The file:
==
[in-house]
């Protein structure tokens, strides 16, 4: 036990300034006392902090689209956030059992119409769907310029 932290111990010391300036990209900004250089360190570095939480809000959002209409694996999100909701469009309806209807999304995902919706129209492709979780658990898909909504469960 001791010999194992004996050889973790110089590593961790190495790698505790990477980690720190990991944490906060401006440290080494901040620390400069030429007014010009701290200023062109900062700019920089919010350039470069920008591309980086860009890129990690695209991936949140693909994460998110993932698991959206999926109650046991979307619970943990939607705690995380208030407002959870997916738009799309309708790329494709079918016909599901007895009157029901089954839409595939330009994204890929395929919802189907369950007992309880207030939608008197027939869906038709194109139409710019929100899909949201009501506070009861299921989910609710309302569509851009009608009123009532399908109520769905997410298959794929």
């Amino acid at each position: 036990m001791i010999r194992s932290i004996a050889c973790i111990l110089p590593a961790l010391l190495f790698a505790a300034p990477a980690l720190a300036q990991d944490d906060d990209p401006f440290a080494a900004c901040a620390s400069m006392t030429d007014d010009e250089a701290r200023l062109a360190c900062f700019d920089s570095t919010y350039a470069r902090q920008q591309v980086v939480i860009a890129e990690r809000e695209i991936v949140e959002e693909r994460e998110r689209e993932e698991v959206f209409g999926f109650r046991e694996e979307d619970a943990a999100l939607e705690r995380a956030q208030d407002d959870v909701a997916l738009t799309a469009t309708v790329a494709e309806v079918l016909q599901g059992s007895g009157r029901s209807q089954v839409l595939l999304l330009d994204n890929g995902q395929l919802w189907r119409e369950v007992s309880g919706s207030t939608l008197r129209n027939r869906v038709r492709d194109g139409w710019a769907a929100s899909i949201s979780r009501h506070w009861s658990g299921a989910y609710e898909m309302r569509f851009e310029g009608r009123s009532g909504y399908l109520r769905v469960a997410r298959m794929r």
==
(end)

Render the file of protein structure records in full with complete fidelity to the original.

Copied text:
[in-house]
């Protein structure tokens, strides 16, 4: 036990300034006392902090689209956030059992119409769907310029 932290111990010391300036990209900004250089360190570095939480809000959002209409694996999100909701469009309806209807999304995902919706129209492709979780658990898909909504469960 001791010999194992004996050889973790110089590593961790190495790698505790990477980690720190990991944490906060401006440290080494901040620390400069030429007014010009701290200023062109900062700019920089919010350039470069920008591309980086860009890129990690695209991936949140693909994460998110993932698991959206999926109650046991979307619970943990939607705690995380208030407002959870997916738009799309309708790329494709079918016909599901007895009157029901089954839409595939330009994204890929395929919802189907369950007992309880207030939608008197027939869906038709194109139409710019929100899909949201009501506070009861299921989910609710309302569509851009009608009123009532399908109520769905997410298959794929």
């Amino acid at each position: 036990m001791i010999r194992s932290i004996a050889c973790i111990l110089p590593a961790l010391l190495f790698a505790a300034p990477a980690l720190a300036q990991d944490d906060d990209p401006f440290a080494a900004c901040a620390s400069m006392t030429d007014d010009e250089a701290r200023l062109a360190c900062f700019d920089s570095t919010y350039a470069r902090q920008q591309v980086v939480i860009a890129e990690r809000e695209i991936v949140e959002e693909r994460e998110r689209e993932e698991v959206f209409g999926f109650r046991e694996e979307d619970a943990a999100l939607e705690r995380a956030q208030d407002d959870v909701a997916l738009t799309a469009t309708v790329a494709e309806v079918l016909q599901g059992s007895g009157r029901s209807q089954v839409l595939l999304l330009d994204n890929g995902q395929l919802w189907r119409e369950v007992s309880g919706s207030t939608l008197r129209n027939r869906v038709r492709d194109g139409w710019a769907a929100s899909i949201s979780r009501h506070w009861s658990g299921a989910y609710e898909m309302r569509f851009e310029g009608r009123s009532g909504y399908l109520r769905v469960a997410r298959m794929r």